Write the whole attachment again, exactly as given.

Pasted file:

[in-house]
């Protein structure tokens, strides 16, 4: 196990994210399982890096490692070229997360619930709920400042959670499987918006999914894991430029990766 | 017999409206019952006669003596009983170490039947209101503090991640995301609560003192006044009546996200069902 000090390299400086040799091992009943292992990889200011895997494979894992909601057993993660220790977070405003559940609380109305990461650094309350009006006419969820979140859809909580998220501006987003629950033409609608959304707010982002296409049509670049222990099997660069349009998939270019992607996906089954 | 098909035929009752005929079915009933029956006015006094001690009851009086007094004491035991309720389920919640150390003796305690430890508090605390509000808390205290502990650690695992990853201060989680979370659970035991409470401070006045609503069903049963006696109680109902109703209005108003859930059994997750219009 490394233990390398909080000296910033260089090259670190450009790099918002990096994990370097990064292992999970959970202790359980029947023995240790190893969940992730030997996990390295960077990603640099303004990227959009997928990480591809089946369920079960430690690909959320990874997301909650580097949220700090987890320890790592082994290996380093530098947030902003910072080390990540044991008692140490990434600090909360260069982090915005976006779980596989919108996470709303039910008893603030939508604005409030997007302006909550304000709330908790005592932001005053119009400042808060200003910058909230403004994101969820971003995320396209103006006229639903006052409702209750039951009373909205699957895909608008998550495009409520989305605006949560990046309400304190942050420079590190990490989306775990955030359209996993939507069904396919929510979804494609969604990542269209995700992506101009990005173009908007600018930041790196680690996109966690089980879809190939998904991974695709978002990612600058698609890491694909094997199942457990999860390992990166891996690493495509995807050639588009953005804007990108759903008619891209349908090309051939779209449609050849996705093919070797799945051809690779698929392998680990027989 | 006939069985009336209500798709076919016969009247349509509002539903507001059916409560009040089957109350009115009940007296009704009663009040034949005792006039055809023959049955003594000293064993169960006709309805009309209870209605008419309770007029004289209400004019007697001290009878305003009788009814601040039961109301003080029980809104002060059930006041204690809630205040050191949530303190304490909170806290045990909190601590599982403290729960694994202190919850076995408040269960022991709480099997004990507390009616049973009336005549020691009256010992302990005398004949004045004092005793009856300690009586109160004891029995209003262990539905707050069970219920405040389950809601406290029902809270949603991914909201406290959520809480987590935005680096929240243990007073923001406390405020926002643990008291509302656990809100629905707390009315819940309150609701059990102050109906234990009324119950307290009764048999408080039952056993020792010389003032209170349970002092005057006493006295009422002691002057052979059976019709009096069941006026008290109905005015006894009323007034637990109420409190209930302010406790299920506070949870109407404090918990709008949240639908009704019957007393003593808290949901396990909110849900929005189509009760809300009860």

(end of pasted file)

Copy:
[in-house]
């Protein structure tokens, strides 16, 4: 196990994210399982890096490692070229997360619930709920400042959670499987918006999914894991430029990766 | 017999409206019952006669003596009983170490039947209101503090991640995301609560003192006044009546996200069902 000090390299400086040799091992009943292992990889200011895997494979894992909601057993993660220790977070405003559940609380109305990461650094309350009006006419969820979140859809909580998220501006987003629950033409609608959304707010982002296409049509670049222990099997660069349009998939270019992607996906089954 | 098909035929009752005929079915009933029956006015006094001690009851009086007094004491035991309720389920919640150390003796305690430890508090605390509000808390205290502990650690695992990853201060989680979370659970035991409470401070006045609503069903049963006696109680109902109703209005108003859930059994997750219009 490394233990390398909080000296910033260089090259670190450009790099918002990096994990370097990064292992999970959970202790359980029947023995240790190893969940992730030997996990390295960077990603640099303004990227959009997928990480591809089946369920079960430690690909959320990874997301909650580097949220700090987890320890790592082994290996380093530098947030902003910072080390990540044991008692140490990434600090909360260069982090915005976006779980596989919108996470709303039910008893603030939508604005409030997007302006909550304000709330908790005592932001005053119009400042808060200003910058909230403004994101969820971003995320396209103006006229639903006052409702209750039951009373909205699957895909608008998550495009409520989305605006949560990046309400304190942050420079590190990490989306775990955030359209996993939507069904396919929510979804494609969604990542269209995700992506101009990005173009908007600018930041790196680690996109966690089980879809190939998904991974695709978002990612600058698609890491694909094997199942457990999860390992990166891996690493495509995807050639588009953005804007990108759903008619891209349908090309051939779209449609050849996705093919070797799945051809690779698929392998680990027989 | 006939069985009336209500798709076919016969009247349509509002539903507001059916409560009040089957109350009115009940007296009704009663009040034949005792006039055809023959049955003594000293064993169960006709309805009309209870209605008419309770007029004289209400004019007697001290009878305003009788009814601040039961109301003080029980809104002060059930006041204690809630205040050191949530303190304490909170806290045990909190601590599982403290729960694994202190919850076995408040269960022991709480099997004990507390009616049973009336005549020691009256010992302990005398004949004045004092005793009856300690009586109160004891029995209003262990539905707050069970219920405040389950809601406290029902809270949603991914909201406290959520809480987590935005680096929240243990007073923001406390405020926002643990008291509302656990809100629905707390009315819940309150609701059990102050109906234990009324119950307290009764048999408080039952056993020792010389003032209170349970002092005057006493006295009422002691002057052979059976019709009096069941006026008290109905005015006894009323007034637990109420409190209930302010406790299920506070949870109407404090918990709008949240639908009704019957007393003593808290949901396990909110849900929005189509009760809300009860």